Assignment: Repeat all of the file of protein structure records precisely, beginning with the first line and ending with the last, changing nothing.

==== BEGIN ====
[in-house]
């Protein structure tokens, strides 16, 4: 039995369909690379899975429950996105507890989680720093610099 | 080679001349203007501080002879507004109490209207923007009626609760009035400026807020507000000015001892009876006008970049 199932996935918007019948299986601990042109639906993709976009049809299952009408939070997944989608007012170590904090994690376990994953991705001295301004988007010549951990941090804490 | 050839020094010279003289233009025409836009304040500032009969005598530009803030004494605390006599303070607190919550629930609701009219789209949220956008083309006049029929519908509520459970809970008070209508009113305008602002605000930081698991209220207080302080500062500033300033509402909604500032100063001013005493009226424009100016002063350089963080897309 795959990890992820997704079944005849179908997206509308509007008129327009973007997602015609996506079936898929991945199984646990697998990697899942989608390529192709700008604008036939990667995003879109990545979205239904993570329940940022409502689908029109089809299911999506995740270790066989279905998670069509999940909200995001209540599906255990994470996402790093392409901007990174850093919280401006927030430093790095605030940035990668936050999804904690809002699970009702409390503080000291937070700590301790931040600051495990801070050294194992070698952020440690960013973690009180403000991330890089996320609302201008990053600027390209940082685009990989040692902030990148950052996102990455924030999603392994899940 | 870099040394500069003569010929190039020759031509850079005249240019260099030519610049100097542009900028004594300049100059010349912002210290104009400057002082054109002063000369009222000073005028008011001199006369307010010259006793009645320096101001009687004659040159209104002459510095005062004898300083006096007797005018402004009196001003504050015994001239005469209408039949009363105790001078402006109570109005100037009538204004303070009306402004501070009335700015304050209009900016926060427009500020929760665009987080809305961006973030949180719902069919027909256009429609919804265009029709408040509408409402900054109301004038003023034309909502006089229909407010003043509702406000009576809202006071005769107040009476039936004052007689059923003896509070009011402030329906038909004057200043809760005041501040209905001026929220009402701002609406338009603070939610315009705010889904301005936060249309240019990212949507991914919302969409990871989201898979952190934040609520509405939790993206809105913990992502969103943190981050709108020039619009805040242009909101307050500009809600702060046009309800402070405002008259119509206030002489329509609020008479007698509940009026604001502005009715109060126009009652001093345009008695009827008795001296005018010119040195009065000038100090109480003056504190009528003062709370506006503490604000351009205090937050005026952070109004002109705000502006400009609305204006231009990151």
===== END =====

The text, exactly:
[in-house]
């Protein structure tokens, strides 16, 4: 039995369909690379899975429950996105507890989680720093610099 | 080679001349203007501080002879507004109490209207923007009626609760009035400026807020507000000015001892009876006008970049 199932996935918007019948299986601990042109639906993709976009049809299952009408939070997944989608007012170590904090994690376990994953991705001295301004988007010549951990941090804490 | 050839020094010279003289233009025409836009304040500032009969005598530009803030004494605390006599303070607190919550629930609701009219789209949220956008083309006049029929519908509520459970809970008070209508009113305008602002605000930081698991209220207080302080500062500033300033509402909604500032100063001013005493009226424009100016002063350089963080897309 795959990890992820997704079944005849179908997206509308509007008129327009973007997602015609996506079936898929991945199984646990697998990697899942989608390529192709700008604008036939990667995003879109990545979205239904993570329940940022409502689908029109089809299911999506995740270790066989279905998670069509999940909200995001209540599906255990994470996402790093392409901007990174850093919280401006927030430093790095605030940035990668936050999804904690809002699970009702409390503080000291937070700590301790931040600051495990801070050294194992070698952020440690960013973690009180403000991330890089996320609302201008990053600027390209940082685009990989040692902030990148950052996102990455924030999603392994899940 | 870099040394500069003569010929190039020759031509850079005249240019260099030519610049100097542009900028004594300049100059010349912002210290104009400057002082054109002063000369009222000073005028008011001199006369307010010259006793009645320096101001009687004659040159209104002459510095005062004898300083006096007797005018402004009196001003504050015994001239005469209408039949009363105790001078402006109570109005100037009538204004303070009306402004501070009335700015304050209009900016926060427009500020929760665009987080809305961006973030949180719902069919027909256009429609919804265009029709408040509408409402900054109301004038003023034309909502006089229909407010003043509702406000009576809202006071005769107040009476039936004052007689059923003896509070009011402030329906038909004057200043809760005041501040209905001026929220009402701002609406338009603070939610315009705010889904301005936060249309240019990212949507991914919302969409990871989201898979952190934040609520509405939790993206809105913990992502969103943190981050709108020039619009805040242009909101307050500009809600702060046009309800402070405002008259119509206030002489329509609020008479007698509940009026604001502005009715109060126009009652001093345009008695009827008795001296005018010119040195009065000038100090109480003056504190009528003062709370506006503490604000351009205090937050005026952070109004002109705000502006400009609305204006231009990151």